Meanwhile, as evidence emerges that TEPCO has lied about how serious the crisis is, radiation leaks into the Pacific Ocean and the world's airshed, and one melted-down plant at Fukushima Daiichi threatens to burst into a catastrophic nuclear fire.
"For the global nuclear industry, the Fukushima disaster is an historic -- if not fatal -- setback," said Worldwatch President Christopher Flavin. He introduced a draft copy of Worldwatch's 2011 World Nuclear Industry Status Report.
Among other points, the report noted that every single nuclear power plant under construction in the world was chosen by central planners. Not one faced any competition from local markets or alternatives. And even during the nuclear binge building years, only 41 per cent of the approved power plants ever achieved operating status. Major delays and massive cost overruns were the rule.
In the foreword, Amory Lovins wrote that "long before Fukushima, nuclear power was dying of an incurable attack of market forces." Wind and solar devices now offer more flexibility at half the price or less.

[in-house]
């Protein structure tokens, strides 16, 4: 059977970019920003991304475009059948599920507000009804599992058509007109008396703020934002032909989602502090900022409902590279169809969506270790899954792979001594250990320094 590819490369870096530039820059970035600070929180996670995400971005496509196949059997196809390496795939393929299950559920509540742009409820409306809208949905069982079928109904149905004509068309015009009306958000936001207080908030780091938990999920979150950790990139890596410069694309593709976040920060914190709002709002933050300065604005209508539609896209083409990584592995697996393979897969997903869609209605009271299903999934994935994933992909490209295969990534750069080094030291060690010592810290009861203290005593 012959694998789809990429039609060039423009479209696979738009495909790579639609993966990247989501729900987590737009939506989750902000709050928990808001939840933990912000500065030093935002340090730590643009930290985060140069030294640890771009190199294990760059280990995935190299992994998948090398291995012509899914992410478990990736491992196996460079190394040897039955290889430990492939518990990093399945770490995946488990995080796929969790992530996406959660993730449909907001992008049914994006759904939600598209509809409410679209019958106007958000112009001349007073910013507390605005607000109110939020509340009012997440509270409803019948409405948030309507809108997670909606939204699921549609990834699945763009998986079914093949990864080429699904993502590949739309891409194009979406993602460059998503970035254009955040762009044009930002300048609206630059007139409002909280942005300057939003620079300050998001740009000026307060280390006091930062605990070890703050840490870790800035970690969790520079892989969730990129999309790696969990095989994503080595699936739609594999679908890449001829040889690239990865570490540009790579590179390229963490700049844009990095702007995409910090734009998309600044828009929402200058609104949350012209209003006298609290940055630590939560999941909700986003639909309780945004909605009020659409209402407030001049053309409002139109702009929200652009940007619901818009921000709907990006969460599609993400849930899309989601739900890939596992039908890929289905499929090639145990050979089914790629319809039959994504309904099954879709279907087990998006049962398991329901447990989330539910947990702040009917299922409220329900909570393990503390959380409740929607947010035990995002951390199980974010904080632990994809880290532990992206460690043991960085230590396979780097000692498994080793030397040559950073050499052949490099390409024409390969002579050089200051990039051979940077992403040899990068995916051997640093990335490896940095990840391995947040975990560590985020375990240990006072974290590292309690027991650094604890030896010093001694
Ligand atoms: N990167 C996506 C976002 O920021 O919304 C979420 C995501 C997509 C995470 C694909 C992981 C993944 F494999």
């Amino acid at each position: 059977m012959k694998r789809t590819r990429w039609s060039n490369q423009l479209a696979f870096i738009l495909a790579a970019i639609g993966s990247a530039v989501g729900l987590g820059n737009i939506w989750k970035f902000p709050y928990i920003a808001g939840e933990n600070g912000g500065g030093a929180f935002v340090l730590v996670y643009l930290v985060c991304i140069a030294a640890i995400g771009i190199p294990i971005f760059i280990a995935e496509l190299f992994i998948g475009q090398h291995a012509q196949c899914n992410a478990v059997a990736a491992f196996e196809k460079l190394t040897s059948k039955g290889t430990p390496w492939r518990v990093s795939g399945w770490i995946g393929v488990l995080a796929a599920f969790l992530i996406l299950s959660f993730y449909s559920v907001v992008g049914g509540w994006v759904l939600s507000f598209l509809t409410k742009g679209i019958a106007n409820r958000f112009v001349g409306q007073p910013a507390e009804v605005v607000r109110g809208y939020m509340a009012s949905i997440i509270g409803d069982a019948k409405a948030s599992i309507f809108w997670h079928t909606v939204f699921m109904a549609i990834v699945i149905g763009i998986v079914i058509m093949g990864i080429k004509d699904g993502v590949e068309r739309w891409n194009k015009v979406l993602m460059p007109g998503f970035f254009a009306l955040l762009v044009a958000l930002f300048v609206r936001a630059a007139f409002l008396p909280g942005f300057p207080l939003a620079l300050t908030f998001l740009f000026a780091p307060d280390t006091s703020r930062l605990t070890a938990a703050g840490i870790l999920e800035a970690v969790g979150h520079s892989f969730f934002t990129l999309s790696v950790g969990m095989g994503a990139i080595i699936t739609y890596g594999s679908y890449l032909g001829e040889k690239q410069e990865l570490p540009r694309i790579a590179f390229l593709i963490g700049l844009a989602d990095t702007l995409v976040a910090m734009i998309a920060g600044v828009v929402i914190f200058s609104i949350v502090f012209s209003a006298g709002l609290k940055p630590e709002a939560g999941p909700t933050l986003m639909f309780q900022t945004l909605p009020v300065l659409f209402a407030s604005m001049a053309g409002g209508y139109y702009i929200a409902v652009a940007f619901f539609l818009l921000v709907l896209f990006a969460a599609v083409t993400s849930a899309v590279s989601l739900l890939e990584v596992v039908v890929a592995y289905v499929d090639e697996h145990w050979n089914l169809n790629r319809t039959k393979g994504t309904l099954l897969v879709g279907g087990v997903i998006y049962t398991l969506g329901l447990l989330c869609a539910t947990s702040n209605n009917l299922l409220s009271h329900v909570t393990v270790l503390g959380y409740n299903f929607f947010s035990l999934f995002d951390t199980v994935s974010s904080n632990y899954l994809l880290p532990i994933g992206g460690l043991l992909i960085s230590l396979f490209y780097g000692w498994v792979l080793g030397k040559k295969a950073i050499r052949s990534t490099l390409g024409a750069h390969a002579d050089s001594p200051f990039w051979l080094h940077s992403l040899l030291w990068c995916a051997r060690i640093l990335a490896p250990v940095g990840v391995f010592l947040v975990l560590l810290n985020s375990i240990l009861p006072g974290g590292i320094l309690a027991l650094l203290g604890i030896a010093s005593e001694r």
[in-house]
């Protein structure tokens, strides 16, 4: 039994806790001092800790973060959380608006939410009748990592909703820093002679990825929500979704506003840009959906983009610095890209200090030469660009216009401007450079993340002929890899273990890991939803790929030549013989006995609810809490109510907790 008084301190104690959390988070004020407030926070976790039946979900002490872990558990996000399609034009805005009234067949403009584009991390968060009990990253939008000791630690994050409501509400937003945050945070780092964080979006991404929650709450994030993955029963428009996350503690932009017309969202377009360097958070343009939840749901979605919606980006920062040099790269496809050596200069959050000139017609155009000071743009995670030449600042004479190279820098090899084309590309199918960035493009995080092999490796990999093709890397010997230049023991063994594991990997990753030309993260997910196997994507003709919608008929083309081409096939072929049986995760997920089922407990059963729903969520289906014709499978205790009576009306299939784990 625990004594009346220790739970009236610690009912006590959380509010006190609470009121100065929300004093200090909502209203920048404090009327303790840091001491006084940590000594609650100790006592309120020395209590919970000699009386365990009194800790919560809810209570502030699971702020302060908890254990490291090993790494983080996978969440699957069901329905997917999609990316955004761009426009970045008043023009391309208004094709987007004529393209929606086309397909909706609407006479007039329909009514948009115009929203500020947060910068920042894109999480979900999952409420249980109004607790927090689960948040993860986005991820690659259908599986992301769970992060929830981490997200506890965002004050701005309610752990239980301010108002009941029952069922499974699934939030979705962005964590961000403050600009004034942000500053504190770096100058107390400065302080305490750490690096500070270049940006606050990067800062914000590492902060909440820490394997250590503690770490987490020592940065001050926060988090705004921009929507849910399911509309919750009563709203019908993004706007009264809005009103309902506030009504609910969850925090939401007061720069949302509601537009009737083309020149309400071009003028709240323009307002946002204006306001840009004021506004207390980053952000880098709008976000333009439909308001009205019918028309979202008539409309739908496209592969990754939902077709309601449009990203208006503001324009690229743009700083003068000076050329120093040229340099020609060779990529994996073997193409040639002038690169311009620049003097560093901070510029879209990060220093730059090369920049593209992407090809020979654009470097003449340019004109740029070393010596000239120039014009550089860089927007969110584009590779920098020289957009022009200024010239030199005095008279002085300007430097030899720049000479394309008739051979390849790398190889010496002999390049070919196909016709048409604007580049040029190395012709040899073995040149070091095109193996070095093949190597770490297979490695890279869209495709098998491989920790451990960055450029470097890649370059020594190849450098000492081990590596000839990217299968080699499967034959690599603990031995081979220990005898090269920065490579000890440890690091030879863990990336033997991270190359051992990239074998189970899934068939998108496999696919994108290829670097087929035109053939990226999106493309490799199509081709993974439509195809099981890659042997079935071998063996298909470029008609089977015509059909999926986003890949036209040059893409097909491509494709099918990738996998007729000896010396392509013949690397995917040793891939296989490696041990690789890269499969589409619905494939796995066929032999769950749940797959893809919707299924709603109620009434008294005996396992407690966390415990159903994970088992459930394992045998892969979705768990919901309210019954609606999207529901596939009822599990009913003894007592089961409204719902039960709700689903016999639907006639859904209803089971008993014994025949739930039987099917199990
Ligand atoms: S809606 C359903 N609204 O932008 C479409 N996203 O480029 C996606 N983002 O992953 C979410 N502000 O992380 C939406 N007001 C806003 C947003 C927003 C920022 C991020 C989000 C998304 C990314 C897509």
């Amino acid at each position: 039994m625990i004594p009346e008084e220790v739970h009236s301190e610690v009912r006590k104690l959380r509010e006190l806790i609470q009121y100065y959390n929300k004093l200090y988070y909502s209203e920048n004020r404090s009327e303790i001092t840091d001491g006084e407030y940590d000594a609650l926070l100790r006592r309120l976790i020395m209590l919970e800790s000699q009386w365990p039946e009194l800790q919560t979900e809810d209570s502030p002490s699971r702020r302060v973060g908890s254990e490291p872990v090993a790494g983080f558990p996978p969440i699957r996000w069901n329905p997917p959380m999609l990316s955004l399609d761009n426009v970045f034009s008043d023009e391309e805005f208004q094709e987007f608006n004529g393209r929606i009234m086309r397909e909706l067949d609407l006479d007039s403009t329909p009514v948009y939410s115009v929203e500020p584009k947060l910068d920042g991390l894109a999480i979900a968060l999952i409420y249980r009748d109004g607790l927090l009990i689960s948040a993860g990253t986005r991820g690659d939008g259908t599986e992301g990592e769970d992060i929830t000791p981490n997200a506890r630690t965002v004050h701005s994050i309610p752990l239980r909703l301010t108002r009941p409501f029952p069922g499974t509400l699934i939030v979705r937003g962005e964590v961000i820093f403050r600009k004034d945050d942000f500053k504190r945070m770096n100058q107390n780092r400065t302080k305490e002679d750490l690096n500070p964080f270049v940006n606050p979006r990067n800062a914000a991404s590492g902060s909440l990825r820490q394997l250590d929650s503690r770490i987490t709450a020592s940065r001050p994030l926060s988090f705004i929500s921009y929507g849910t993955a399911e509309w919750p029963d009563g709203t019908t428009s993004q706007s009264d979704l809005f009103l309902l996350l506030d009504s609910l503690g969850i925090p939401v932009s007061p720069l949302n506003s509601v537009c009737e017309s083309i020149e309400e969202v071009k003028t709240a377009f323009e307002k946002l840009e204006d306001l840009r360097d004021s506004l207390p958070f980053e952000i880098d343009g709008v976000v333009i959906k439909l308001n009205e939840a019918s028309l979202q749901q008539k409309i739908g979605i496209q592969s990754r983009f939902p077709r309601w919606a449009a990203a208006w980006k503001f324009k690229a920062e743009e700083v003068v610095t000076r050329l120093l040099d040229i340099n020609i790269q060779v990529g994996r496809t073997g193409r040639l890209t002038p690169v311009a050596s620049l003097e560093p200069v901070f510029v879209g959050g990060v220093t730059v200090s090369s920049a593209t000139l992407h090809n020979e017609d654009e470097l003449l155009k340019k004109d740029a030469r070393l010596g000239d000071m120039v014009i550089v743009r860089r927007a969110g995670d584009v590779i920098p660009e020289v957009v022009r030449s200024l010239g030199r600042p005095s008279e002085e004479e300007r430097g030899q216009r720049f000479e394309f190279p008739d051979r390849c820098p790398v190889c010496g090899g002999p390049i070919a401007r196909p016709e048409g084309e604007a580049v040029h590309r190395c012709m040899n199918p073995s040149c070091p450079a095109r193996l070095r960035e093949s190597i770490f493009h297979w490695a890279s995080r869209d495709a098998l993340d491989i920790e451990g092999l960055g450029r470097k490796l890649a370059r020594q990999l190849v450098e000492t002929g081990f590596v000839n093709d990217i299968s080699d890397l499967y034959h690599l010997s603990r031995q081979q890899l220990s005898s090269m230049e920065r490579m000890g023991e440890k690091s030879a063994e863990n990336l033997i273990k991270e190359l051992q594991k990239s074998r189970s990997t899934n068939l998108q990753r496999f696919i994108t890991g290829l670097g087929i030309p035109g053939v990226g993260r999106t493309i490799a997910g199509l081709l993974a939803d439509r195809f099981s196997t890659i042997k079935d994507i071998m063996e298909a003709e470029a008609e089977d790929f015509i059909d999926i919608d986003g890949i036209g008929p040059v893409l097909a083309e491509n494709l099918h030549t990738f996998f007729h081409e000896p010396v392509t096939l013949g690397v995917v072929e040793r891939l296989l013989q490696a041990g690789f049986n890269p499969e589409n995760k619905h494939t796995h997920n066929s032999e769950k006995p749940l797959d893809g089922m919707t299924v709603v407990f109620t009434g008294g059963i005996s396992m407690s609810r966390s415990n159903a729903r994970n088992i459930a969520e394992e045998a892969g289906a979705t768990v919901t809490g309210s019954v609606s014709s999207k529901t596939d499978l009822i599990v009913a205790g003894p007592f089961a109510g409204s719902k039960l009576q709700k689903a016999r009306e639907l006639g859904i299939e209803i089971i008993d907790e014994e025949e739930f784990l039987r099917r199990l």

Indeed, Lovins said, "just as computing no longer needs mainframes, electricity no longer needs giant power plants." Instead, the Pentagon prefers to rely on a variety of mass-produced generators networked in microgrids," for resilience. So could the public.
More troubling, though, Lovins noted that the accident "vaporized" TEPCO's balance sheet. "A 2007 earthquake had cost the company perhaps $20 billion; this one could cost it $100 plus billion. TEPCO is now broke and is becoming, in whatever form, a ward of the state."
If the company is "a ward of the state," that means its liabilities are too. Yet Japan's government seems determined to repopulate Fukushima prefecture even as the doomed reactors overheat in the distance. Volunteer organizations like Greenpeace have to provide radioactivity monitoring for local air, water, soil and food.
On the other hand, what affects one nation affects us all. There has to be some point where the public stands up and says, "no more sacrifice zones!" The ongoing Fukushima Daiichi tragedy cries out for the United Nations to step in, take charge, and direct all the world's best minds and resources to containing the disaster and rescuing the people who live there.
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Image: IAEA Imagebank/Greg Webb